Words of Wisdom From Our Fave Dance Artists to Start the New Year
Happy New Year! Whether or not resolutions are your thing, I always find that a bit of wisdom from the people I admire is a great way to start the year. Here are some favorite nuggets from eight dancers, choreographers and directors who have appeared in our pages over the last year.
Dancer Robert Fairchild on not being intimidated by stepping out of his comfort zone:
Fairchild in Justin Peck's In Creases. Photo by Paul Kolnik, Courtesy New York City Ballet
"I've always been of the mindset that you can't live in fear."
Choreographer Troy Schumacher on why he loves collaborating with artists who work in different mediums:
Schumacher in rehearsal. Photo by Kyle Froman for Pointe
"Every time I come out of one of these projects, we learn something that we wouldn't have learned just working on our own. You give feedback to other art forms and other forms give feedback to you."
Artistic director Paloma Herrera on stepping into a new job:
Herrera in the studio. Photo by La Nación/Maximilliano Armena, Courtesy La Nación
"I use the same formula that served me well during my entire career. It's simple: pure hard work, and a love for what we do."
Choreographer Gemma Bond on what drives her dancemaking:
Bond working with Cassandra Trenary. Photo by Kyle Froman for Pointe
"For me it's more about the intent behind the steps—Why are you running to the corner? What are you saying when you run to the corner? How fast are you running? I want the audience to get the feeling behind the steps without having to look at a synopsis."
Broadway luminary Donna McKechnie on why she's still dancing at 75:
McKechnie. Photo by Kurt Sneddon, Courtesy McKechnie
"I want to be a living example for people to keep dancing and moving. I take ballet class five times a week—if you don't, you lose it. I do the whole barre. If you do a ballet barre correctly, I can't think of anything harder."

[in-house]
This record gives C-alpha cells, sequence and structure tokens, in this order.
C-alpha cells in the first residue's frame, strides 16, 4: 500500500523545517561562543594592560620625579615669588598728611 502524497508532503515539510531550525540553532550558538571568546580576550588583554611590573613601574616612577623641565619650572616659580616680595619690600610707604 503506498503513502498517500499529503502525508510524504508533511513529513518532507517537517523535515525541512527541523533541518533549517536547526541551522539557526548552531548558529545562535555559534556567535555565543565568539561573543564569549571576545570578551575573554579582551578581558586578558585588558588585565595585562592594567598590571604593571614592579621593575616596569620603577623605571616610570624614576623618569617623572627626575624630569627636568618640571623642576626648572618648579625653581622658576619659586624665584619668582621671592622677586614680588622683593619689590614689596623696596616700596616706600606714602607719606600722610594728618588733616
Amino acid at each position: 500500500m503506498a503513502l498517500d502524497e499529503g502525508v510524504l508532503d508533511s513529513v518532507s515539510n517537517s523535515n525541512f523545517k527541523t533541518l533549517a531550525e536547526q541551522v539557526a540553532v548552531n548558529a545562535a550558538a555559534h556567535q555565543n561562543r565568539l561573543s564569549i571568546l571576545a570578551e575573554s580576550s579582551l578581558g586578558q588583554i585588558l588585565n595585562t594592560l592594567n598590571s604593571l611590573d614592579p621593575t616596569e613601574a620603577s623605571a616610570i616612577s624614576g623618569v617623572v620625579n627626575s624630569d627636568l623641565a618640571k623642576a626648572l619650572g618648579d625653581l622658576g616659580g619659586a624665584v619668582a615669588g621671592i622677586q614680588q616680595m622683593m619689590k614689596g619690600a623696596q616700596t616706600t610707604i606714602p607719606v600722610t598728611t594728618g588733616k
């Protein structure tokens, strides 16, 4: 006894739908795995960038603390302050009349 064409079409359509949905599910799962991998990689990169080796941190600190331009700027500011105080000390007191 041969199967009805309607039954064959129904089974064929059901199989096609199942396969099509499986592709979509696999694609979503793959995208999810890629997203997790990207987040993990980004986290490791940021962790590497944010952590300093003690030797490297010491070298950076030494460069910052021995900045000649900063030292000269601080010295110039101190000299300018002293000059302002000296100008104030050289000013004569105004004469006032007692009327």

Choreographer Andrea Kleine on allowing limitations feed your work:
Kleine's 2014 Screening Room... Photo by Brian Rogers, Courtesy Chocolate Factory Theater
"I'm more interested now in working with the limitations of a project, rather than fighting them. When I was younger, I would have a vision and just throw my credit card down and be like, "Let's make it happen!" and then spend the next two years paying off debt. I'm not interested in doing that anymore."
Choreographer and director John Neumeier on what makes a ballet meaningful:
Neumeier's costume rendering for his 2017 Orphée et Eurydice. Photo courtesy Lyric Opera of Chicago.
"Whether it's a story or a symphonic work, ballet is an art of the present tense. When the curtain goes up, we're interested in and moved by the people we see—not by their historical or literary sources."
Choreographer David Dorfman on why art matters:
Dorfman's first foray into choreographing for Broadway was for the play Indecent. Photo by Carol Rosegg, Courtesy Connecticut College
"How do you have hope for a future that's hopefully filled with love? Can we use love to drive something that we might have as much distrust in as politics? I think a lot of us are thinking that now. It's often theater that helps us see how we express humanity."
For a Broadway dancer, few opportunities are more exciting than being part of the creation of an original show. But if that show goes on to become wildly successful, who reaps the benefits? Thanks to a new deal between Actors' Equity Association and The Broadway League, performers involved in a production's development will now receive their own cut of the earnings.
Jellicle obsessives, rejoice: There's a new video out that offers a (surprisingly substantive) look at the dancing that went down on the set of the new CATS movie.
When Dr. Mae Jemison was growing up, she was obsessed with space. But she didn't see any astronauts who looked like her.
"I said, Wait a minute. Why are all the astronauts white males?" she recounts in a CNN video. "What if the aliens saw them and said, Are these the only people on Earth?"
It's no surprise that dancers make some of the best TED Talk presenters. Not only are they great performers, but they've got unique knowledge to share. And they can dance!
If you're in need of a midweek boost, look no further than these eight presentations from some incredibly inspiring dance artists.